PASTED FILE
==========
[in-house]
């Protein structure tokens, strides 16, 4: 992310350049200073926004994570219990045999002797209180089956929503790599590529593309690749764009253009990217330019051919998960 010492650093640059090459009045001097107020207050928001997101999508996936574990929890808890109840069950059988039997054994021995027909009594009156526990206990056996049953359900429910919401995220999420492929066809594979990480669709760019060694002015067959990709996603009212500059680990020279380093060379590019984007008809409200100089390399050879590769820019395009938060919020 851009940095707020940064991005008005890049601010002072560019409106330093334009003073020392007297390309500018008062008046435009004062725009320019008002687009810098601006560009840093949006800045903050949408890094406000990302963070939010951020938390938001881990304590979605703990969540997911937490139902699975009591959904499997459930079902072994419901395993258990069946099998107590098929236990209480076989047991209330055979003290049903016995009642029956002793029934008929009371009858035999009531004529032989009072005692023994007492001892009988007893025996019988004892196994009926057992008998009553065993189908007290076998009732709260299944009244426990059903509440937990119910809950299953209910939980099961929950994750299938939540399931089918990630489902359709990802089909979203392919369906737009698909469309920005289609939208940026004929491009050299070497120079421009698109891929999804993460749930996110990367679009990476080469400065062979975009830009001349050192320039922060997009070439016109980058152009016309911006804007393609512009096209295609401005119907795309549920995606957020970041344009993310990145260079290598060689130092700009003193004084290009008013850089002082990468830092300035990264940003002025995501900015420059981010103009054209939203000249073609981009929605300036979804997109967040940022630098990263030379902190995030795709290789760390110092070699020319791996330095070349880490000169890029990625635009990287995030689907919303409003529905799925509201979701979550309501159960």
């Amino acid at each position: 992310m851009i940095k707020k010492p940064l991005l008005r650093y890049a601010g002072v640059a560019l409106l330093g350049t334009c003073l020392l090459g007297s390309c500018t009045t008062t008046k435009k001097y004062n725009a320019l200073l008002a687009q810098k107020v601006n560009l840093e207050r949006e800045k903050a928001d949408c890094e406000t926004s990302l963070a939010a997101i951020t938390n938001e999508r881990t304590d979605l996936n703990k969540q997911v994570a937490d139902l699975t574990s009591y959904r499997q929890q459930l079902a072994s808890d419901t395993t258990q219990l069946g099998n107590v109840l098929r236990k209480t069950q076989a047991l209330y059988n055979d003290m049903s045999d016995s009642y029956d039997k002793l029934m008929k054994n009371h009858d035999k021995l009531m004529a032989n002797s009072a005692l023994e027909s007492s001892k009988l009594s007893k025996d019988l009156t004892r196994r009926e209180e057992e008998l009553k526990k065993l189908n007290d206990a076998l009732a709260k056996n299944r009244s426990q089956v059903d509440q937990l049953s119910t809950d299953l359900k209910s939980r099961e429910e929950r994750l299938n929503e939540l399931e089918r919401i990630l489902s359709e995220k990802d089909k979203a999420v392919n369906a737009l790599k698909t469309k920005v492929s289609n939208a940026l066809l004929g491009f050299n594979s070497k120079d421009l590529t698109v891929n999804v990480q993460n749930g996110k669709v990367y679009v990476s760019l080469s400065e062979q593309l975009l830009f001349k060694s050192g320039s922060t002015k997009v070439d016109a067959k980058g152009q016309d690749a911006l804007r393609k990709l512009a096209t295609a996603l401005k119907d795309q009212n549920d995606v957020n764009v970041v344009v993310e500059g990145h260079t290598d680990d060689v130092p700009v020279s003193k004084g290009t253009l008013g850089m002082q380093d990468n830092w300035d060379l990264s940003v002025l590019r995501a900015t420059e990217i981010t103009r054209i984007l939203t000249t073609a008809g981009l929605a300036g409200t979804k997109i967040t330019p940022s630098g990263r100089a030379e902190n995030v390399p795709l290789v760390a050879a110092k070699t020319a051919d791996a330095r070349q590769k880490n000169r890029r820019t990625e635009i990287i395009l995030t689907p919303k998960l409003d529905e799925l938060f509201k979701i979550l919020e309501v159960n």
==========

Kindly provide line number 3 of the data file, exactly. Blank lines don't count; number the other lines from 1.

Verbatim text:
């Amino acid at each position: 992310m851009i940095k707020k010492p940064l991005l008005r650093y890049a601010g002072v640059a560019l409106l330093g350049t334009c003073l020392l090459g007297s390309c500018t009045t008062t008046k435009k001097y004062n725009a320019l200073l008002a687009q810098k107020v601006n560009l840093e207050r949006e800045k903050a928001d949408c890094e406000t926004s990302l963070a939010a997101i951020t938390n938001e999508r881990t304590d979605l996936n703990k969540q997911v994570a937490d139902l699975t574990s009591y959904r499997q929890q459930l079902a072994s808890d419901t395993t258990q219990l069946g099998n107590v109840l098929r236990k209480t069950q076989a047991l209330y059988n055979d003290m049903s045999d016995s009642y029956d039997k002793l029934m008929k054994n009371h009858d035999k021995l009531m004529a032989n002797s009072a005692l023994e027909s007492s001892k009988l009594s007893k025996d019988l009156t004892r196994r009926e209180e057992e008998l009553k526990k065993l189908n007290d206990a076998l009732a709260k056996n299944r009244s426990q089956v059903d509440q937990l049953s119910t809950d299953l359900k209910s939980r099961e429910e929950r994750l299938n929503e939540l399931e089918r919401i990630l489902s359709e995220k990802d089909k979203a999420v392919n369906a737009l790599k698909t469309k920005v492929s289609n939208a940026l066809l004929g491009f050299n594979s070497k120079d421009l590529t698109v891929n999804v990480q993460n749930g996110k669709v990367y679009v990476s760019l080469s400065e062979q593309l975009l830009f001349k060694s050192g320039s922060t002015k997009v070439d016109a067959k980058g152009q016309d690749a911006l804007r393609k990709l512009a096209t295609a996603l401005k119907d795309q009212n549920d995606v957020n764009v970041v344009v993310e500059g990145h260079t290598d680990d060689v130092p700009v020279s003193k004084g290009t253009l008013g850089m002082q380093d990468n830092w300035d060379l990264s940003v002025l590019r995501a900015t420059e990217i981010t103009r054209i984007l939203t000249t073609a008809g981009l929605a300036g409200t979804k997109i967040t330019p940022s630098g990263r100089a030379e902190n995030v390399p795709l290789v760390a050879a110092k070699t020319a051919d791996a330095r070349q590769k880490n000169r890029r820019t990625e635009i990287i395009l995030t689907p919303k998960l409003d529905e799925l938060f509201k979701i979550l919020e309501v159960n």